Thursday, June 26, 2008


So finally, I present Day 7. Our final traverse over the northern coastline of Nova Scotia. Though pretty dreary looking, it was in the high-50's and plenty warm for we who live in Humboldt. We were driving the Fundy shore through dozens of Acadian communities. Where English was the common language up until now, with French subtitles, we were entering into a land of predominantly French signs. Even the credit card machine we were handed spoke French, with an "English Language" button to press to make sure you were paying for the right stuff.
Lobster and scallop boats as well as this little dingy, could be found tethered on long lines to allow them to drop to the low tide levels without being suspended like a pinata.
I was as entranced with piles of lobster traps as I am with crab pots. The shapes and colors, especially if joined by coils of brightly-colored nylon rope, make for interesting pictures. However, the old wooden lobster traps were even better. Much to her dismay, Gloria realized that, yes, apparently Mom DOES need another picture of lobster traps.
We got to Yarmouth (Yer-muth in the local lingo) in time for a great lunch at Rudder's, a local brewery. We highly recommend the Yarmouth Town Brown and local Digby scallops. Damn I'll miss them scallops. Unfortunately, the fog had rolled in quite happily and engulfed anything that would have passed as scenery from the stern of our outgoing ferry. We loaded the rental car in the hold and joined a platoon of passengers on The Cat. There wasn't much to see due to the fog except the wake she put out and it was a beaut. She cranked along at 35 knots which is about 41 mph. We were told she could fill an Olympic-sized pool in 33 seconds. Mark thought briefly of water skiing. It was a five-and-a-half hour cruise. There were several areas with movie screens. I'm not sure what clown planned the screening of old Gilligan's Island episodes -- seemed a little warped. We found that the real party was in the lounge where a bunch of leather-clad bikers were desperately trying to be noticed all the while complaining that people treat them differently. Rebels they were, smoking their cigars on the aft-deck while standing next to the no-smoking signs and a dozen people who squeezed on to the lone outside vista point to enjoy the ocean air. Geez. Musta been Americans. They eventually provided the entertainment as we were leaving the ship and they had to negotiate the slippery deck with a little hooch under their hineys. The first four hours or more of the ferry ride into Portland, Maine were socked in...fog so thick that a deck of cards or novel were your only entertainment. As we approached Portland, however, the fog began to thin. We started taking more frequent trips to the rear deck to see if anything were visible. Soon, lobster floats appeared as we followed the trap lines of the fleet. Then....oh my....a lighthouse appears. The stone Ram Island Ledge Light. The sun on the lantern was perfect. I was content. Then we came across the Portland Head Light which was the one other light I was hoping to drive to. The signal every four seconds. This was a MUCH better view. Nice, huh?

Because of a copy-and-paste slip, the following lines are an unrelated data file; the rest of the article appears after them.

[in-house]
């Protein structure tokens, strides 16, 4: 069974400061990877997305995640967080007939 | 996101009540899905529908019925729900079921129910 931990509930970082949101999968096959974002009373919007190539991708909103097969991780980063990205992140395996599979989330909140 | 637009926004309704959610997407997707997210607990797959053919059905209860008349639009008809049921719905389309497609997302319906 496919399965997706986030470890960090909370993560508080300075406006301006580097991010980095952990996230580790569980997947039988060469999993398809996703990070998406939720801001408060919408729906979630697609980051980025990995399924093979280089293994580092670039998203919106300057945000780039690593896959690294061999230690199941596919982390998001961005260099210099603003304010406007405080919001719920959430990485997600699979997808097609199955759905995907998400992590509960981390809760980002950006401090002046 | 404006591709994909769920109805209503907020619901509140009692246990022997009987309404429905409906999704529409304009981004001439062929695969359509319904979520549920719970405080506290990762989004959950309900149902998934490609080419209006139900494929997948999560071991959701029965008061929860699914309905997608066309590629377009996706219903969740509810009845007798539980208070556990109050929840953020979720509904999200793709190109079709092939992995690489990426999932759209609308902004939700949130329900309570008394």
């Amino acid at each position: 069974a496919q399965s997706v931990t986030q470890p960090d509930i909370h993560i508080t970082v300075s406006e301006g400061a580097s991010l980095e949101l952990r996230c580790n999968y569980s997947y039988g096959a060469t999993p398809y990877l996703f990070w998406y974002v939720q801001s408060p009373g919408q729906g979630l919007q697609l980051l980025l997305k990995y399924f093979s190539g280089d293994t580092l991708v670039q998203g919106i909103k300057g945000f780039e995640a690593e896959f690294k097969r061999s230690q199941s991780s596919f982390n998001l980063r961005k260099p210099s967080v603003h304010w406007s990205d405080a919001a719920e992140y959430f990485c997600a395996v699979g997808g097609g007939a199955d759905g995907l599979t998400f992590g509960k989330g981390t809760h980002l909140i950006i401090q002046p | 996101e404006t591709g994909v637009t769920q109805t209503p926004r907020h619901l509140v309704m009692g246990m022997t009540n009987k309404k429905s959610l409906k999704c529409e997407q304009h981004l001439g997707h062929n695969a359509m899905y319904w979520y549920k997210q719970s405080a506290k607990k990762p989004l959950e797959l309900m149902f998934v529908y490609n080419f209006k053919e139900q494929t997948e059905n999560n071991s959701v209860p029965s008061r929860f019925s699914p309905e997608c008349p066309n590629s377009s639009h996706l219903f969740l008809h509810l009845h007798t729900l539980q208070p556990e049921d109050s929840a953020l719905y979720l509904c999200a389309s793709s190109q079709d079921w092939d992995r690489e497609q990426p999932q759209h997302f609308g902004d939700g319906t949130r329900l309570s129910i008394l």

We got into Portland about 8:30 but spent an hour sitting in the customs line waiting for one of the aforementioned bikers to have his bike emptied. If I had to guess, he made one smart-ass comment too many to the customs guys. That's right up there with throwin' sass at the IRS man. Geez people! Got some fast food to eat in our motel room. Hit the hay to head to Boston in the morning for the trip home.


Monica... Media Professional said...

Love love love the photos. I see you were in lighthouse heaven. I remember the one vacation up the west coast. :-)

Oh, and I followed the link to the Cat. That is one crazy looking boat!

I'm glad you guys are home.

Kym said...

I agree with Monica the pics are gorgeous.

Sandi said...

Thanks so much for sharing your trip with us! I'd love to go over there and visit and your pics were just awesome. I too, enjoy the occasional lobster pot ;-).